Humanity’s Holy Thirst

clay jugs near stone wall of ancient building
Photo by Julia Volk on

Does God need to be reminded that human’s thirst? This seems like such a silly question, and yet its valid because over and over again we see desperate people petitioning an omniscient God. Is the human need of thirst more important or apparent to our dehydrated lips and sunbaked flesh then to an all sufficient God causing us to plead our cause for a simple drink?

Samson Cried out, “you have given this great deliverance now shall I die of thirst…so God split the hollow place and water came out.” Judges 25 :18-19

I never knew God did this for Samson, but It wasn’t the first time God brought water in a miraculous way. Israel was in the wilderness dying of thirst, wandering through the hot dry dessert for days without water in the baking sun. Poor lonely Hagar dying against a tree. God provided water but not until they shared their desperate fear of dying from dehydration.

Sometimes it seems God forgets or simply doesn’t know what we need? We assume thirst is a human weakness, not a divine one, so why would the divine be concerned about it, even so shouldn’t the maker know how his creation functions? Especially since he became one of us wouldn’t he understand human needs experientially, Even his son on the cross thirsted.

Yet consistently God waits until people with prayer, cries, complaints and petitions ask for their needs to be met, Why? What value is there in laying our human needs before God? I can assure you it’s not to remind him of our need but to remind ourselves.

I can imagine Samson was feeling sure of himself in this moment. He just broke through 2 new ropes like they were spaghetti strands, he killed 1000 philistines with the jawbone of a dead donkey, before that he caught 300 foxes and tied their tails together, before that he killed thirty men for their tunics and a lion with his bare hands. What is his confession? what would yours be? Samson says, “I have slain…”

God has not forgotten that Samson has human needs although Samson’s strength is super human, but it’s seems Samson did forget he was human. So God let him thirst. God in his infinite knowledge uses human weakness and deprivation to remind us who we are, and who we are not. Man is made in the image of God, man is intelligent, talented, creative, powerful, full of knowledge, strength and skills beyond any other creature, therefore man greatest need is to be reminded that with all the greatness man possesses he is not immortal, he is not omnipotent and he is not God. One of the greatest things that sets us apart from God is need.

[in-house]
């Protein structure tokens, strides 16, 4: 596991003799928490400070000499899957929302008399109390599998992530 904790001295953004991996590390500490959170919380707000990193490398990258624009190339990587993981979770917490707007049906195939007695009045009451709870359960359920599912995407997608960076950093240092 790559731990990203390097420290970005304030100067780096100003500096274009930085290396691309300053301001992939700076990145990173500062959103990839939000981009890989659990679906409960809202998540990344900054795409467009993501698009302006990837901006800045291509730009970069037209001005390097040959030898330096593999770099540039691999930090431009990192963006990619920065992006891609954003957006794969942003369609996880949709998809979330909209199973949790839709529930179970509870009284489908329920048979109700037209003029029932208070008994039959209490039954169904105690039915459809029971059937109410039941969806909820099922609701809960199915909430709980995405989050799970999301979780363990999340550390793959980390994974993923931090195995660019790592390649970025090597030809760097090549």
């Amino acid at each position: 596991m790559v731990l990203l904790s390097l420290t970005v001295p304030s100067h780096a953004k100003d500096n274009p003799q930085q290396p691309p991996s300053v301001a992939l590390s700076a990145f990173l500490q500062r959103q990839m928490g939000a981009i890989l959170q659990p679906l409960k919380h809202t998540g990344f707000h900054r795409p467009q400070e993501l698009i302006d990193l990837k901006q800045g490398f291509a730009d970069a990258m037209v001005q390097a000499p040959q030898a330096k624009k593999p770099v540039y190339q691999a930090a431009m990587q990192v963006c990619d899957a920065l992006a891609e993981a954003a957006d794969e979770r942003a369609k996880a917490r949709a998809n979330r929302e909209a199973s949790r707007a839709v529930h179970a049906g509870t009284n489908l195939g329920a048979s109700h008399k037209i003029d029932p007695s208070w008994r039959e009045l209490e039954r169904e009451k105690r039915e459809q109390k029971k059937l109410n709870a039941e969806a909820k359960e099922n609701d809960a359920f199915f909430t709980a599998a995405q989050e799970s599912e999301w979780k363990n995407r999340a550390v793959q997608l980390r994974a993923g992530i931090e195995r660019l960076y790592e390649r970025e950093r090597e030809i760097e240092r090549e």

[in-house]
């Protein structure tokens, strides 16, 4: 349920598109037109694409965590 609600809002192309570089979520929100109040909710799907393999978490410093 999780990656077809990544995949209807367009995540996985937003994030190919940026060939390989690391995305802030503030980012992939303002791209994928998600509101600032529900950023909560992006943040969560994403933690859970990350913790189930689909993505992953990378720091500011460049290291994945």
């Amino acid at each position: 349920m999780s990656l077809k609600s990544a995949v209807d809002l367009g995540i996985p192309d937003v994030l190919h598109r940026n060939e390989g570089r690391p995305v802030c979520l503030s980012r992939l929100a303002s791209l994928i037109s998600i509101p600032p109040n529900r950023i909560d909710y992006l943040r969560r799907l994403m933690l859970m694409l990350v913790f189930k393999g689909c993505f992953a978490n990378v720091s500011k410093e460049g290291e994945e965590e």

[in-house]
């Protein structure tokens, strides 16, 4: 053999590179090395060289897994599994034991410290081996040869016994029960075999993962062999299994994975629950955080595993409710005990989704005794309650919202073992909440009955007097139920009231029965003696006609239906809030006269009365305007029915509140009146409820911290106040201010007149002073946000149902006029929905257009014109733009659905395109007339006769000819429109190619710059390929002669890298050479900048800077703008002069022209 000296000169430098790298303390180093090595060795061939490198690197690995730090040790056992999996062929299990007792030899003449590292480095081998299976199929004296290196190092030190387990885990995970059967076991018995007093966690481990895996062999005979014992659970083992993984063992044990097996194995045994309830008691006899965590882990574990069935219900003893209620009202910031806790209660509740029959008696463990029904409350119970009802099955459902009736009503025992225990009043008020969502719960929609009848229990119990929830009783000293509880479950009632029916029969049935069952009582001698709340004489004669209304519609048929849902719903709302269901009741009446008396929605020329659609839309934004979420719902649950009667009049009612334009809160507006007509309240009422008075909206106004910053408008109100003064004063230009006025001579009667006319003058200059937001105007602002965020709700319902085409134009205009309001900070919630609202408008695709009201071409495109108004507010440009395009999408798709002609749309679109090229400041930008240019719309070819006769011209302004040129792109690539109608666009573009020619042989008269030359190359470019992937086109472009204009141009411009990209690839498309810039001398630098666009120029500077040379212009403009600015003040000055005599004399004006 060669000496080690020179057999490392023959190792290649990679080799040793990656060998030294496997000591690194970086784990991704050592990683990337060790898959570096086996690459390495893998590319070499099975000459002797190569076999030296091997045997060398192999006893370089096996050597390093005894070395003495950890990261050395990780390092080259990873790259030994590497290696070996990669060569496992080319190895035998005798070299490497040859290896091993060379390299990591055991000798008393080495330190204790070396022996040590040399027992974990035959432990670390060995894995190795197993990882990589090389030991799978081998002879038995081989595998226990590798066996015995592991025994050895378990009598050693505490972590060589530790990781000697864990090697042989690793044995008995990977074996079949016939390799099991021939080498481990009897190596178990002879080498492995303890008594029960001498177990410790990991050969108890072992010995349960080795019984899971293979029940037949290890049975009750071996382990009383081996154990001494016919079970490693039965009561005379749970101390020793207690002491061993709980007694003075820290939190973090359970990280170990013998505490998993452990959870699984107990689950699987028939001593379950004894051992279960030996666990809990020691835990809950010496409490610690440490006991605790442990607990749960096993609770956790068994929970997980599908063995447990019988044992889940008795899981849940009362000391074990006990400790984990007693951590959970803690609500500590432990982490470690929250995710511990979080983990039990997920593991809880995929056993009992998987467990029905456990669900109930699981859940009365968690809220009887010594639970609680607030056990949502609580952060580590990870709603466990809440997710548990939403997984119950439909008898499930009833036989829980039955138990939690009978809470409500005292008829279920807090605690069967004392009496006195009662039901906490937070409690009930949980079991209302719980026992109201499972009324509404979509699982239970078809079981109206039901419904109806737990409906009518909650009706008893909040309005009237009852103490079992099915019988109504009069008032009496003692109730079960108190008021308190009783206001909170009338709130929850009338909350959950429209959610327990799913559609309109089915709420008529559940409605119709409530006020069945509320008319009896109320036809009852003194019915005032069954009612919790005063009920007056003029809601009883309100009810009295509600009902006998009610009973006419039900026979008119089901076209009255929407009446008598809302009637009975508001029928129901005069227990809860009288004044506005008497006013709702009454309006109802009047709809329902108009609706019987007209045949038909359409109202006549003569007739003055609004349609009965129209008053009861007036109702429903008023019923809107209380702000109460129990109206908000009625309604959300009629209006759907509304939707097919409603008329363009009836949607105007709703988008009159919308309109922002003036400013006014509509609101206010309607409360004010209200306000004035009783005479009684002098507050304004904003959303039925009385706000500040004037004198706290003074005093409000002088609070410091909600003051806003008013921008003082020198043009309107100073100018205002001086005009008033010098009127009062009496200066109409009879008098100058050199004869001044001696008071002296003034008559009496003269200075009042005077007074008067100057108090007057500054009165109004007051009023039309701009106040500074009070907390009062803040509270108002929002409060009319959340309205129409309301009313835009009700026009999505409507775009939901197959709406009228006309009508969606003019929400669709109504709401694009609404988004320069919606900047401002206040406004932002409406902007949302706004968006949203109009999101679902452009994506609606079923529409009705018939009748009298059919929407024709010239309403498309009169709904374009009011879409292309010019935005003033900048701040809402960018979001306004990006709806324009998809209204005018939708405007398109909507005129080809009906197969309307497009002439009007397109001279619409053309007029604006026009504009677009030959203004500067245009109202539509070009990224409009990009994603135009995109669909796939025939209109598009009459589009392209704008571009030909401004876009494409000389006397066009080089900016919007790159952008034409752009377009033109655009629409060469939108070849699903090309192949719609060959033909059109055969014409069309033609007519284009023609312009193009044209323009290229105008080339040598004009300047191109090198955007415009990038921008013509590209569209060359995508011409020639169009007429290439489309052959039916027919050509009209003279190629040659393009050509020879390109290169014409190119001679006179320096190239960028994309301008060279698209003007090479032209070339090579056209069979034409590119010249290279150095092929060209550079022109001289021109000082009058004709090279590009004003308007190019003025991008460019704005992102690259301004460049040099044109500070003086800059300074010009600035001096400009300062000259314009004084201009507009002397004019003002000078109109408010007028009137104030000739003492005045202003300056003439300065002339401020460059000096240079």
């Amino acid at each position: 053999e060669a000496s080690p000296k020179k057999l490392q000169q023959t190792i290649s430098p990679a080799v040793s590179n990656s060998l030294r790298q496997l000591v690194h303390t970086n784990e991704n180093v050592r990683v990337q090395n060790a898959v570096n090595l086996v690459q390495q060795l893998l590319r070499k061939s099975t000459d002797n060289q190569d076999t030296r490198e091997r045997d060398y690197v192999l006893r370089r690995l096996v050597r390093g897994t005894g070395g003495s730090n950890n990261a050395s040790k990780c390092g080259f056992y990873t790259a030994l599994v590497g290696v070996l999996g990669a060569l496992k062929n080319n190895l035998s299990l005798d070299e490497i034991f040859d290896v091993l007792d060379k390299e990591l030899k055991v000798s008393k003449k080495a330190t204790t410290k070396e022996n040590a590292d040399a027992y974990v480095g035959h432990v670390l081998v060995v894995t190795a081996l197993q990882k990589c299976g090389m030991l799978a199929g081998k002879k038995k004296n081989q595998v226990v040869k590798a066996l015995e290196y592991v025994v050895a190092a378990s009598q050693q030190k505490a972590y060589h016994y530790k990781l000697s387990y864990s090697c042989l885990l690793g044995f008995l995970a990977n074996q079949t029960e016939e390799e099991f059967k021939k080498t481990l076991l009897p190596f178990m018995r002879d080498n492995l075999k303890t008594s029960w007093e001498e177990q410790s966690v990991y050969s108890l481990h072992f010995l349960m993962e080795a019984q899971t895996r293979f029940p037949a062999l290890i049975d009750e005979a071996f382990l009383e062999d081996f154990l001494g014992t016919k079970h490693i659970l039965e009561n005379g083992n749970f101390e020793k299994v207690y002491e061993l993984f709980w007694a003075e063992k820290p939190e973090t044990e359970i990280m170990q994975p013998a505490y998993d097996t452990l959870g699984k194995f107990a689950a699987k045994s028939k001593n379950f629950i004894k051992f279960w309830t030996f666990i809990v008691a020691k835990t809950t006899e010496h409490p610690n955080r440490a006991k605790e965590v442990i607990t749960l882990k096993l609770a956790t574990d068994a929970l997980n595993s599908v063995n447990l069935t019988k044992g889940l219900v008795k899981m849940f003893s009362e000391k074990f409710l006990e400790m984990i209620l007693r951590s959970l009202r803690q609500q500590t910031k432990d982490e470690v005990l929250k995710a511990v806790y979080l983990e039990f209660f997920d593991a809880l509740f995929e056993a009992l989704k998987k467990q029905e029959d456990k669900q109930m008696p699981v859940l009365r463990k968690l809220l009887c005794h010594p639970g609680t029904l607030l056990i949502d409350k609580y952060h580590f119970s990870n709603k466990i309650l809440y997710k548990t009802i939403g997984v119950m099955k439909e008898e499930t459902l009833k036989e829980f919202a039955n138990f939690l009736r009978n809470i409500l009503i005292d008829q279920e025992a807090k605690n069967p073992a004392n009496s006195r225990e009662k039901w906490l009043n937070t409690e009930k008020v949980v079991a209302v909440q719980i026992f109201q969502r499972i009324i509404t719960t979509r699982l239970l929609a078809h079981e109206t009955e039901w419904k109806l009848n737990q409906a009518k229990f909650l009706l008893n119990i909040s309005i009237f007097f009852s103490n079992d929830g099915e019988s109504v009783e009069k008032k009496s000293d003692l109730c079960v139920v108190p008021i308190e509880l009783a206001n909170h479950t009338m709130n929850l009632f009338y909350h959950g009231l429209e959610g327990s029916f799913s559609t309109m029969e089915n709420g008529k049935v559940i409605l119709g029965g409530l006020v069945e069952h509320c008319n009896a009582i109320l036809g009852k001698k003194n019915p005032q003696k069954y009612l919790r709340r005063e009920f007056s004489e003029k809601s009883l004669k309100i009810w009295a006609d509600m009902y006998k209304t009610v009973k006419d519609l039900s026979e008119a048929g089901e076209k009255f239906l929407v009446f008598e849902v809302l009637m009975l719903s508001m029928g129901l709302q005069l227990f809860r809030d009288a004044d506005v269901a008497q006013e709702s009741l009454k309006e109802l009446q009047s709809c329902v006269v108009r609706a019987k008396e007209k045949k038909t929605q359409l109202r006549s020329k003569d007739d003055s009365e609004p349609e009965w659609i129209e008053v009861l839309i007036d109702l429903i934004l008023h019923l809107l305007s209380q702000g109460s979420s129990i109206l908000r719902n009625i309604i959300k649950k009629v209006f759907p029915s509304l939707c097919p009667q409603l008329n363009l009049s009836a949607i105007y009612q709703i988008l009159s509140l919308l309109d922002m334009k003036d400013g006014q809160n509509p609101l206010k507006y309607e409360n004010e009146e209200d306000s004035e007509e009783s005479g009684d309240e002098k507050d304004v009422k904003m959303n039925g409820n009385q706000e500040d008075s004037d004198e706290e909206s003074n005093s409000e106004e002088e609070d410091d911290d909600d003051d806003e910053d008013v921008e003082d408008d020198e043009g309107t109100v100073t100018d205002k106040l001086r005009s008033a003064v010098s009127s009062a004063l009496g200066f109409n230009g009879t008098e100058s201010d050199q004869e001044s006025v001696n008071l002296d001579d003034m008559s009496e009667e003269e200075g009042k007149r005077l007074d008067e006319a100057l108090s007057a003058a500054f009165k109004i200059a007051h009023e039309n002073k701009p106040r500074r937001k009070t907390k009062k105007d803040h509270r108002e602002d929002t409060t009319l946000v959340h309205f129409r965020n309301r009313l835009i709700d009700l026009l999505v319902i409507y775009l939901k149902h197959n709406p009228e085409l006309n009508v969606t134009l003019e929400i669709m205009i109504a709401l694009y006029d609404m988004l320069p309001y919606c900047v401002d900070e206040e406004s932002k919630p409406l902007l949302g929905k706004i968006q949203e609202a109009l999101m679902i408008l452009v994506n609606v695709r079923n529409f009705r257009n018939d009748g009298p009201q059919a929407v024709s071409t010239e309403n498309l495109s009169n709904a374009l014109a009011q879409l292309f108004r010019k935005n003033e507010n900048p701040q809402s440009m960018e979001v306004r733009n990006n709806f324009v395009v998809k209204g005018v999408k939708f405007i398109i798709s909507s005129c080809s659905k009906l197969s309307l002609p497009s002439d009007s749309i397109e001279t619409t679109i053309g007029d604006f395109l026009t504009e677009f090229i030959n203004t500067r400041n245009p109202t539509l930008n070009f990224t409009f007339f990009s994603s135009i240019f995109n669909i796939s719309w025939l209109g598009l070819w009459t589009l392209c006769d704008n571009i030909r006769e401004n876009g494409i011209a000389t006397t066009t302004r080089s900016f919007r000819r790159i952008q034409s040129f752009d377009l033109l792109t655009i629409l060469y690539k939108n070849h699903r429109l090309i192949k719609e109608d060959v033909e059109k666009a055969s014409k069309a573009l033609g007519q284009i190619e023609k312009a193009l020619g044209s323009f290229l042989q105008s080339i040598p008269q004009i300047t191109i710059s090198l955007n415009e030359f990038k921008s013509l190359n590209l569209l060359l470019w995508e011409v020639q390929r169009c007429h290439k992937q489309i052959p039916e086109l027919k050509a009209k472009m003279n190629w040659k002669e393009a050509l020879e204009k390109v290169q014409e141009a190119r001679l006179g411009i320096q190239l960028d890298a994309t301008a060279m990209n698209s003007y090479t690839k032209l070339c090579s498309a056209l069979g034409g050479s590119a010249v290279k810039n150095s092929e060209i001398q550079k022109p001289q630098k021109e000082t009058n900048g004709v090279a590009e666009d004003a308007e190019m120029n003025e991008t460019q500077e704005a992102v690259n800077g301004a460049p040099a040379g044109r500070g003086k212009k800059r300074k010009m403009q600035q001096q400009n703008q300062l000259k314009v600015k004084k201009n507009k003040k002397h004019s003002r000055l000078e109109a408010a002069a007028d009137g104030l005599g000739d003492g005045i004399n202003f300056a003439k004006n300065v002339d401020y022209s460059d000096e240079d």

In grandiose visions of ourselves we need human reminders in the form of pain, discomfort, hunger, thirst, and want.

In Samson’s words we hear his pride, his arrogance, yet his great fear of death and discomfort as well, yet God opened the hollow place and Samson drank and his human thirst quenched, Samson lived.

Enter Jesus the Messiah.

The Messiah set aside power, self-sufficiency and equality with God. He set aside strength, divinity and glory to wear the weakness of humanity, to endure parched lips and deprived flesh? He showed men in many ways his skin and blood, his human nature was put on display throughout his life, but none more evident than on his final day. With his very last breathe he confessed his own thirst, “I thirst”, he said. displaying the truth that God became man, fully weak, fully needy, cloaked in the most basic need, thirst. He stretched out his holy hand to a flawed and leaking mankind to declare his weakness perhaps to meet him there in a hollow place where they could understand one another.

Contrast Samson with Christ for a moment. Both Samson and Christ thirsted. Samson had just defeated a great enemy and turned to God to meet his needs indicating his reliance upon a caring- mighty- holy God. Christ had just been defeated by a great enemy and he thirsted as well, but he looked at man, at the very enemy who had just slain him, rejected him, beat him and hung him up to die. In the greatest act of humility Christ turned to his accusers, and said, “I Thirst.” Was he saying he could take more sin if there were more to take, the cup wasn’t too much for him? Why was the Lord turning to a cruel, sinful adversary and articulating his need. What was he saying, what message was God sending to humanity when Jesus said, “I thirst”?

One thought: If an all-powerful God , need-nothing Savior, can stoop down to the doorstep of human weakness and expose himself to a wrecked people, surely these wrecked people are capable of bearing characteristics which resemble their compassionate Creator. In this dark moment was Messiah really looking for drink ? I don’t think so, there was no drink man could provide him that would satisfy the King of the Universe, rather I suggest Jesus was searching for a shred of likeness? A sliver of resemblance between him and his creation? Did he find one? He was not given a cool drink of water from the hollow, he was given sour wine. We failed. But revealed to ourselves who we are in that moment and who we are not. The messiah becoming humanly weak, hanging helpless and dying was in fact necessary to meet our greatest need- there truly was no other way to become as He is but that he become as we are. That he journey to death and rescue wrecked humanity, this is our hope – NOW that Jesus has taken that trip –If God could become like us in all ways, weakness, pain and death, then we can surely become like him in love, victory and life or else he wouldn’t have come.

It is in our need we meet God .This is the holy thirst, man becomes most like Christ when he needs and thirsts for God, and Christ became most like man when he thirsted. That is the place we pause and greet our savior and all things are revealed.

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